Blake and Gaiman on Women’s Desires: A Dissection of Mrs. Armitage on Wheels and Coraline

January 28, 2019 by Essay Writer

Quentin Blake and Neil Gaiman both utilize desire as a driving force in the plots of their works. Blake’s Mrs. Armitage on Wheels sees its protagonist desiring more out of her bicycle and using her creativity and mechanical prowess to enhance the design. Coraline sees its protagonist desiring something interesting to stave off her boredom and using her bravery to find a new world to enjoy and explore, as well as escape from. This motif is common in children’s media, but these two books differ in their uncommon resolutions. By the end of both Mrs. Armitage on Wheels and Coraline, the main character is punished for wanting more from life, though the punishment in the former is much less severe than the punishment in the latter. This is significant to note because unlike, for example, Harry Potter and the Philosopher’s Stone which has its male protagonist ultimately rewarded with almost everything he desires from life, the works of Blake and Gaiman do not reward their female protagonists for wanting to improve their lives and making efforts to achieve their objectives. Blake and Gaiman’s common resolution in their respective works to punish their female protagonists for aspiring to better their lives conveys the authors’ hidden moral that women should be complacent and satisfied in lives they do not find fulfilling.

Starting with Mrs. Armitage on Wheels, the reader will notice immediately that Blake writes the titular character as an innovator and masterful inventor; she makes adjustments to her bicycle solely out of practicality. When a problem arises, Mrs. Armitage makes efforts to ensure that it will not be an inconvenience to her in the future. This pattern — problem, solution and so on — makes up the episodic rhythm of the book. There is only one exception to this pattern:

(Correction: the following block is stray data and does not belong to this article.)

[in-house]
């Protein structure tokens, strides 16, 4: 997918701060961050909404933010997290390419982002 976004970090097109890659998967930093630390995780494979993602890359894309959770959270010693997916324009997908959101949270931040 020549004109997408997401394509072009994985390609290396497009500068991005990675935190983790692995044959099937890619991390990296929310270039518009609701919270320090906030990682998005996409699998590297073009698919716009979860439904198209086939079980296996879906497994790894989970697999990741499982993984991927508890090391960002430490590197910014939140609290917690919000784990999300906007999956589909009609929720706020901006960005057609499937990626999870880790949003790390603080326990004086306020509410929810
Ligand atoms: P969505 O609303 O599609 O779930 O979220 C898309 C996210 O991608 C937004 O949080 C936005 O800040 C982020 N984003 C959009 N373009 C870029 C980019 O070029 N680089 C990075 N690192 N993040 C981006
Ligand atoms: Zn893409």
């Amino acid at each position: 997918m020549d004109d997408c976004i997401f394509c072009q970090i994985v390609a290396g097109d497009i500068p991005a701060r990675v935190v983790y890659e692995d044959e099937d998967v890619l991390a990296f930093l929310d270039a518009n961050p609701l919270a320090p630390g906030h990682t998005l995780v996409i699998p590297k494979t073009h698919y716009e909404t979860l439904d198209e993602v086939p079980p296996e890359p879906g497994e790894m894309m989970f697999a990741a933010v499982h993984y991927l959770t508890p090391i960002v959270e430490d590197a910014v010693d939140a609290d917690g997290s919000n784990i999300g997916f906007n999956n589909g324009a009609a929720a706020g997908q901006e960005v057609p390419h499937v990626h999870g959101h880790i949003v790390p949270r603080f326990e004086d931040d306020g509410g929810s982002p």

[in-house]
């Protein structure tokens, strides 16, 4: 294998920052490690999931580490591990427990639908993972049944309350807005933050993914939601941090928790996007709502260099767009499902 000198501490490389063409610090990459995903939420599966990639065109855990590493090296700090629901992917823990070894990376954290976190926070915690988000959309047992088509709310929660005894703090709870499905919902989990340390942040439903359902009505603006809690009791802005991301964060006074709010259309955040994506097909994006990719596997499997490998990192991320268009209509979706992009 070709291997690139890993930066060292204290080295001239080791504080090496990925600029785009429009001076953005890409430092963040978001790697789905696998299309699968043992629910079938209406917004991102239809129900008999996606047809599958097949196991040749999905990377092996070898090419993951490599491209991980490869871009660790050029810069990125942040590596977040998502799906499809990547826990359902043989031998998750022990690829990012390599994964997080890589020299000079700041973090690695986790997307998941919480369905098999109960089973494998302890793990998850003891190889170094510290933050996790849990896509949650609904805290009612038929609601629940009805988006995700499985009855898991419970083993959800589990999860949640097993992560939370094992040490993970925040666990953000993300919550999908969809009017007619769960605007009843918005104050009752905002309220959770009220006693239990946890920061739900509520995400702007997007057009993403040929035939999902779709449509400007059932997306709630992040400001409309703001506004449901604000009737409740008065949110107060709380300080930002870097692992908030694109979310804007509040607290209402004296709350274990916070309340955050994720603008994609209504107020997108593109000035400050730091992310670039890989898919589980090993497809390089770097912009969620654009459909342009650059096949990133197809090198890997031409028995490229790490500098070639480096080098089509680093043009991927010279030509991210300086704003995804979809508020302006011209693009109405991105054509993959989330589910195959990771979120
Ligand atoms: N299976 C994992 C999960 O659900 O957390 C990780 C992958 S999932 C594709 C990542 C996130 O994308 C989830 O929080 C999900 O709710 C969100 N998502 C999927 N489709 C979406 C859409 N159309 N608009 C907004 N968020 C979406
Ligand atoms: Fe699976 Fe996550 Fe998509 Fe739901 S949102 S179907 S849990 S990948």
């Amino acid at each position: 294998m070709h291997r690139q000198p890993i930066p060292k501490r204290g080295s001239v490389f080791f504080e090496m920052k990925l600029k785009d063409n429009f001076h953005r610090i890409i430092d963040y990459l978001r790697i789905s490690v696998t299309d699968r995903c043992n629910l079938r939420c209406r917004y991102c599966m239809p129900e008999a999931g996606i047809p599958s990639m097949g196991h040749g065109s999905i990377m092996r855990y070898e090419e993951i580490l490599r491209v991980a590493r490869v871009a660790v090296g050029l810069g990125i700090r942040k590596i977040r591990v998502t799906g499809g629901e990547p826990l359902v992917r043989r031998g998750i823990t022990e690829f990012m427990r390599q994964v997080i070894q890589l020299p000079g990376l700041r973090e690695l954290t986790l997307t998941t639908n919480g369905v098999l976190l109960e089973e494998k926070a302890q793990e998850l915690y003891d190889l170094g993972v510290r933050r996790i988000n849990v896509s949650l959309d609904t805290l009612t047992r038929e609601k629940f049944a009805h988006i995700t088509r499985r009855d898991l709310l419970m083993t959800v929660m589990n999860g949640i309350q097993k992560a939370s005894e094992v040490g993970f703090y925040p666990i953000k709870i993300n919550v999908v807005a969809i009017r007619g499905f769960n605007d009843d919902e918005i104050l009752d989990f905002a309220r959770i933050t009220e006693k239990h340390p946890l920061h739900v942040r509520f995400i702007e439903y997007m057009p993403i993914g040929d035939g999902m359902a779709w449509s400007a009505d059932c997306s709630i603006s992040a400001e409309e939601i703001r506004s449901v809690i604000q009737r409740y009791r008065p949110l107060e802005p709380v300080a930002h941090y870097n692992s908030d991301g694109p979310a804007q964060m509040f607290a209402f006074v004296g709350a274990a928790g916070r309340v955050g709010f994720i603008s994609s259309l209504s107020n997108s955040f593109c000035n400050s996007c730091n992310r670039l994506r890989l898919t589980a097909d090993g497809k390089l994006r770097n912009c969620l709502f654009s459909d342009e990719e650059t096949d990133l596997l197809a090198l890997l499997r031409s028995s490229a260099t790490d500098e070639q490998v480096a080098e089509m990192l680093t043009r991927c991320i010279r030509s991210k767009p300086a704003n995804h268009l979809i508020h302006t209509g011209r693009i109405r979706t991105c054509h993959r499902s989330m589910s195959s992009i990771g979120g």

“What this bike needs,” said Mrs Armitage to herself as she cycled along, “if it’s to be looked after properly, is a complete toolkit” (Blake 9).

Despite the lack of situational prompting, the reader can easily see how her addition has a practical use. Her adjustments to the bicycle are plentiful but by no means superficial; each enhancement shows her ability to problem-solve. Ideally, the narrative would praise her ingenuity, but as explained in an article from The Reading Teacher, “Blake uses the hilarious illustrations to build the book’s cumulative structure, making Mrs. Armitage’s ultimate fate easily predictable” (Galda 161). As the article states, Mrs. Armitage having her contraption foiled is meant to be “hilarious.” However, there should be no humour in a woman being thwarted in her attempts at a better, more convenient life. And yet the book concludes on Mrs. Armitage musing, “But what these roller-skates need… what these roller-skates really need is[……]” (Blake 30), indicating that the pattern will start over. The absurdist tone takes away any sense of importance from the protagonist’s achievements. The reader is encouraged to believe that Mrs. Armitage should be satisfied with her bicycle as it is, but that thinking undermines her desires and independence. Based on the evidence, Blake’s work appears to contain a hidden moral for women to be complacent and satisfied in lives they do not find fulfilling.

Similarly to Blake, Gaiman perpetuates a hidden moral for women to be content with their lives in Coraline. Unlike Blake, however, Gaiman is more explicit with his message. He accomplishes this by having Coraline’s punishment be far more severe than that of Mrs. Armitage, and while he technically rewards Coraline, she notably does not get what she wants. Maria Nikolajeva writes that “nightmare pursues Coraline into her reality… The other world is not merely absurd, but virtually terrifying” (Nikolajeva 259). Indeed, Gaiman’s protagonist is forced to endure horrifying events as penance for getting what she wants, although it is for only one afternoon. Even when her adventure appears to be over, after her game with the Other Mother, Coraline’s torture continues when the beldam’s hand comes looking for the key. When she discovers this, Coraline herself says, “But that’s not fair… It’s just not fair. It should be over” (Gaiman 144). Sandor Klapcsik writes about Gaiman, “His stories… lay bare the process of storytelling… and violate the narrative level” (Klapcsik 193). Gaiman has continued this trend with Coraline, as he draws out the final battle beyond convention in order to haunt his protagonist into learning her lesson properly.